Medical Malpractice Insurance companies, employing a two-tier system to pigeonhole doctors by costs, have been demonstrated to inaccurately classify those physicians 22% of the time. (Rand Corp. Report, New England Journal of Medicine.)

“Consumers, physicians, and purchasers are all at risk of being misled by the results produced by these tools,” concluded the researchers who analyzed aggregated claims data for 2004 and 2005 from four Massachusetts insurance companies. Using “commercial software,” they looked at data from 12,789 physicians in 10 specialties and constructed “homogeneous episodes of care” to create cost profiles for healthcare episodes such as treatments for diabetes, heart attack or urinary tract infection.

Physicians in the lowest 25% were defined as “lower cost.” In this binary analysis, all other were deemed “not lower cost.” Unfortunately, the misclassifications called anywhere from 29-67% “lower cost” when they weren’t (depending upon specialty.) Meanwhile, anywhere from 10-22% did not receive the “lower costs” badge of honor when they should have. The AMA claims this as proof that the health insurance industry’s cost-of-care rating systems have some major flaws which must be resolved. We agree, to say the least.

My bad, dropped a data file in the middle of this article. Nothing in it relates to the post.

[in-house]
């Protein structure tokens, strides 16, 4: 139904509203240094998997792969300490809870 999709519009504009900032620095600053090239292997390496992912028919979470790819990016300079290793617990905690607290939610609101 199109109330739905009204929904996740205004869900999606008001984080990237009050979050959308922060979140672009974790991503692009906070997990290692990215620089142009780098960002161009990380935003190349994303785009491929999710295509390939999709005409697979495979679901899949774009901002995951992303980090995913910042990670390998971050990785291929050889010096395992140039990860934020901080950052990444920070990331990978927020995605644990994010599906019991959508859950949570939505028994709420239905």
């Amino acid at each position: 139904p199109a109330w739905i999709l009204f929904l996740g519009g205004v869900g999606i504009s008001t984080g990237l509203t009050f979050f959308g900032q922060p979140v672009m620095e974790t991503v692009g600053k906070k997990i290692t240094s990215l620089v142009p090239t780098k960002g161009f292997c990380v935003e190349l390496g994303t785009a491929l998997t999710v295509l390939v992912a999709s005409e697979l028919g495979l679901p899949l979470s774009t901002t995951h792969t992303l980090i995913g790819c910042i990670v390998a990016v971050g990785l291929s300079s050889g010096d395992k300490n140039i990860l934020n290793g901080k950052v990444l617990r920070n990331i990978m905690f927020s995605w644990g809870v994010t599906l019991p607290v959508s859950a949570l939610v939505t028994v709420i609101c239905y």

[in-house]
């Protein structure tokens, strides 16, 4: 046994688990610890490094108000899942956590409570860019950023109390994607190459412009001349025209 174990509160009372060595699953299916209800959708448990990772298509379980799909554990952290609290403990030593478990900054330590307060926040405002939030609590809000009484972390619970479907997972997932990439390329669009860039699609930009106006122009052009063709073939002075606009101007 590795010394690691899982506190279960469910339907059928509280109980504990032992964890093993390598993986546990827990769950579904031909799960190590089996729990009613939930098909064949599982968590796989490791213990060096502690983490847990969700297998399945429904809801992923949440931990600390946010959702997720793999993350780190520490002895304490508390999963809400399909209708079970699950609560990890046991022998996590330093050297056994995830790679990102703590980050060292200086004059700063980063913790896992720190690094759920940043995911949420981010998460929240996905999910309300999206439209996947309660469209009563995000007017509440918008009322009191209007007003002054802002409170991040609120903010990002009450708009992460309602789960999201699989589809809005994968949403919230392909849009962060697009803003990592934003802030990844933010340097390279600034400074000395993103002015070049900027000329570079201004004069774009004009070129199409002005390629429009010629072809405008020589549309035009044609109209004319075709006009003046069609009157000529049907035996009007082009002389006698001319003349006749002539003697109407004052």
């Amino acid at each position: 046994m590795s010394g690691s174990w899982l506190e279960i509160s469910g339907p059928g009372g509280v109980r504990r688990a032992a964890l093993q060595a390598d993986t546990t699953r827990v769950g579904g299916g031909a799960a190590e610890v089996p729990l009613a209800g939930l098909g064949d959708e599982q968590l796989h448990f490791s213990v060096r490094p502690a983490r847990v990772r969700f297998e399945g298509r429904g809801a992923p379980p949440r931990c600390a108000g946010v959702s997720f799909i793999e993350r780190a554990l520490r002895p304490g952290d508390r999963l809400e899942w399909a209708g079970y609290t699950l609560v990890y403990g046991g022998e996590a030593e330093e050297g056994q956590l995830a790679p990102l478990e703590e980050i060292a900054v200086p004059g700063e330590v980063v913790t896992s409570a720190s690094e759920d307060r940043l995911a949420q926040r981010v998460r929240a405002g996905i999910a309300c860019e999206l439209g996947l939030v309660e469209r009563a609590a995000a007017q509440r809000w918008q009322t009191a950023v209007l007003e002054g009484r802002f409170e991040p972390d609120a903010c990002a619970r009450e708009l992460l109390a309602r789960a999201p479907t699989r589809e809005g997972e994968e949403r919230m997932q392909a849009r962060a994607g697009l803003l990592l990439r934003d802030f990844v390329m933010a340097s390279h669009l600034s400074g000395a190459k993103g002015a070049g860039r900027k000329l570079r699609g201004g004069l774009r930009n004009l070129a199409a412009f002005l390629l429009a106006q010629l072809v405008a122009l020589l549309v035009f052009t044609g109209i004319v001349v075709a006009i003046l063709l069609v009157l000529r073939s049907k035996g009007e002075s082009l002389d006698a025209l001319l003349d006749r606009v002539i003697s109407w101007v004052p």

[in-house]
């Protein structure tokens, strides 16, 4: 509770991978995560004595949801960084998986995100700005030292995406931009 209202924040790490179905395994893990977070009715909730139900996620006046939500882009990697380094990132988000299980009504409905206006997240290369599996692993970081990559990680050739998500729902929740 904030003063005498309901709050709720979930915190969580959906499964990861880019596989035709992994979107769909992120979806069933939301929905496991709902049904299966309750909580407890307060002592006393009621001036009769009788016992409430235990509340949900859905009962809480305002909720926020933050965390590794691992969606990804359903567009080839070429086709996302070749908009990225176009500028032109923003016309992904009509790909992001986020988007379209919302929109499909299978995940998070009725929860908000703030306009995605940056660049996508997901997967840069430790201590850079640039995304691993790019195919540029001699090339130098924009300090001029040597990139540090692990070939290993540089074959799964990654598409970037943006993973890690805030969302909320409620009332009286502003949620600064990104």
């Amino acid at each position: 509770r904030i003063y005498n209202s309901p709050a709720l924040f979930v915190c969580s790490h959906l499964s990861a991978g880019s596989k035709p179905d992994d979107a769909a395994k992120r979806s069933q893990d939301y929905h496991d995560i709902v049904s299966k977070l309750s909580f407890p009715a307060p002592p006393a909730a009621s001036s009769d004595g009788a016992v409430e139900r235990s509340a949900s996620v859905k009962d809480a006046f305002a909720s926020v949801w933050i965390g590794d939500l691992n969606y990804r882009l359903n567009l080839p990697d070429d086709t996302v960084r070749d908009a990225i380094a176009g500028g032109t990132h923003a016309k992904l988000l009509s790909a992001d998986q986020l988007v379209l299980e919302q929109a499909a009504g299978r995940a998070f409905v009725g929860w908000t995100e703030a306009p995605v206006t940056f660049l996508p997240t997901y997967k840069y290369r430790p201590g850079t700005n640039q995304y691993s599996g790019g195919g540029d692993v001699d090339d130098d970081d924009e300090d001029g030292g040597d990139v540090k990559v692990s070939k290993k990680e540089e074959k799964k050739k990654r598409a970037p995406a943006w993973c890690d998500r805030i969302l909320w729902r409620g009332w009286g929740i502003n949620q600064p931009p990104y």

“The RAND study shows that physician ratings conducted by insurers can be wrong up to two-thirds of the time for some groups of physicians,” said AMA President J. James Rohack. We note that such injustices are becoming all too common, as 70-75% of all malpractice suits are also wrongfully filed. Rohack went on to call for resolution, but declined to suggest exactly how that might be achieved.

What can be deduced from this? First and foremost, like any scientific method, classifications of this kind must be thoroughly researched and well thought out, to ensure that the declarations and results are accurate, that physicians are not maligned inappropriately. This profiling clearly fails in most material aspects. Some might say it is impossible to perform a valid, unbiased Rating system by which to compare health care providers, as there are so many variables. Even if the flawed results are put aside, it’s still apples and oranges. For the sake of argument, consider this: What is inexpensive in one area of New York City may be inordinately high in another, and considered obscene in a rural area in the Midwest. One doctor’s experience and skill may far exceed another. One facility may be a bare-minimums clinic, while another in the very same area may be state-of-the-art. If a lower-cost upscale NYC physician moves to the cornfields of Kansas, is he suddenly a high risk by comparison?

At the heart of the matter, this remains relative; Meaningful figures simply cannot be determined by cost alone. Publishing such comparisons is ill-advised, and working from the conclusions drawn by such comparisons is inherently flawed.